We are barely two weeks into 2021 and I’ve already asked my wife if anyone paid attention to the return policy on this year. Intuitively, we know what the fine print says. The only way through it is to continue taking the next step forward, one day at a time.
I cannot count the number of phone calls, text messages, and online chats that I’ve fielded, asking generally the same thing: How is this going to end? What is God doing here? Are we going to be ok? What is God trying to say to us?
Many of us are looking for certainty — certainty about an end to the virus, certainty about the political future of our country, certainty about our own family’s health and safety. It strikes me, however, that following Jesus is not really about certainty over such temporal matters. For two thousand years, Christians have faithfully navigated a veritable maze of uncertainties. They have endured political and social upheaval, persecution, martyrdom, plagues, schisms, and an untold number of other trials.
As I read the scriptures and listen to his teachings, it seems to me that Jesus was not all that interested in filling our hearts and minds with these kinds of certainties. After all, such certainties have a way of eroding the more important goal of Jesus: to inspire faith — a deep trust in the God who created the cosmos, keeps it spinning, and will carry it to its intended conclusion.
As we enter into a new year, I am not certain of what lies ahead. Therefore, I find myself echoing the prayer of Thomas Merton more and more in the quiet moments of my day:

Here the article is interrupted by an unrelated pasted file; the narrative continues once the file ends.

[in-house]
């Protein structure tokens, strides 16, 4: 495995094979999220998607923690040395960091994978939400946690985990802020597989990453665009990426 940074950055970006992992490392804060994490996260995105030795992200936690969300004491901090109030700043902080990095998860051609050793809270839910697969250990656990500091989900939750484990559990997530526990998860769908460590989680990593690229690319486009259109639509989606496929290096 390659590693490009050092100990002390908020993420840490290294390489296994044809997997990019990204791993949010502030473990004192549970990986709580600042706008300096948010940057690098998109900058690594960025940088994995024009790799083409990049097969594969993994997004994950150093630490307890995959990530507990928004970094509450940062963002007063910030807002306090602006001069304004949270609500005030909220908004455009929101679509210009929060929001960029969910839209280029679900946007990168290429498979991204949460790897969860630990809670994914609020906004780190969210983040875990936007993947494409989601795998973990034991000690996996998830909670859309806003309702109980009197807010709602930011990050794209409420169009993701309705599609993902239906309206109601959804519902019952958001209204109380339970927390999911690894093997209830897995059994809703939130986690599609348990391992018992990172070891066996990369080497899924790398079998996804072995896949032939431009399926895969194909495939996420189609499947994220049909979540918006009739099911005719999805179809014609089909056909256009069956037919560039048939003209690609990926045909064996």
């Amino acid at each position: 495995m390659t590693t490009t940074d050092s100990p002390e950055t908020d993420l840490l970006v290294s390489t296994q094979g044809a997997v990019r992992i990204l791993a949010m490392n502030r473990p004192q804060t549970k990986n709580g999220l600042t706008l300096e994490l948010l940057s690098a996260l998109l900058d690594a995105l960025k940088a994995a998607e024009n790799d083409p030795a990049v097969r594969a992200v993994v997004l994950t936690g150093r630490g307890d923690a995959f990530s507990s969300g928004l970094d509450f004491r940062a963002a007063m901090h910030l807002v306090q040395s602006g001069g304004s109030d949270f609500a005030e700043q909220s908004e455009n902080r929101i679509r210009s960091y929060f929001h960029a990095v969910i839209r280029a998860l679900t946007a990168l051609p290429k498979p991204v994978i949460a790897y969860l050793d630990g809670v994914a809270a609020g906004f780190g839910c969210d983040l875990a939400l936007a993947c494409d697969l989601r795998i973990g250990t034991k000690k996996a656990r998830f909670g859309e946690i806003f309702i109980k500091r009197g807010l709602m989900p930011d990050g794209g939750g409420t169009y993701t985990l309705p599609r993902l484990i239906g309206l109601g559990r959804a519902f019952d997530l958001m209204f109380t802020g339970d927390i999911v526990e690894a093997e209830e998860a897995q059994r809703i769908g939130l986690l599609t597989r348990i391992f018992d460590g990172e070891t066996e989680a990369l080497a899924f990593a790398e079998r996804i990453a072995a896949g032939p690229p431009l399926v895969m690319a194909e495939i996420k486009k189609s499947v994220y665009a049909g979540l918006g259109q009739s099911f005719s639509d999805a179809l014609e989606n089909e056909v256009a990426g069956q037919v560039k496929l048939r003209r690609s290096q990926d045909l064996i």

“My Lord God, I have no idea where I am going. I do not see the road ahead of me. I cannot know for certain where it will end. Nor do I really know myself, and the fact that I think I am following Your will does not mean that I am actually doing so. But I believe that the desire to please You does in fact please You. And I hope I have that desire in all that I am doing. I hope that I will never do anything apart from that desire. And I know that, if I do this, You will lead me by the right road, though I may know nothing about it. Therefore I will trust You always though I may seem to be lost and in the shadow of death. I will not fear, for You are ever with me, and You will never leave me to face my perils alone.”
Honestly, I feel like Peter responding to the beggar in the book of Acts: “Silver or gold I do not have, but what I do have I give you…”
I do not have certainties about the year ahead, friends. But here is what I have: a profound conviction that God is with us and a deep reassurance that God will never leave us to face our perils alone.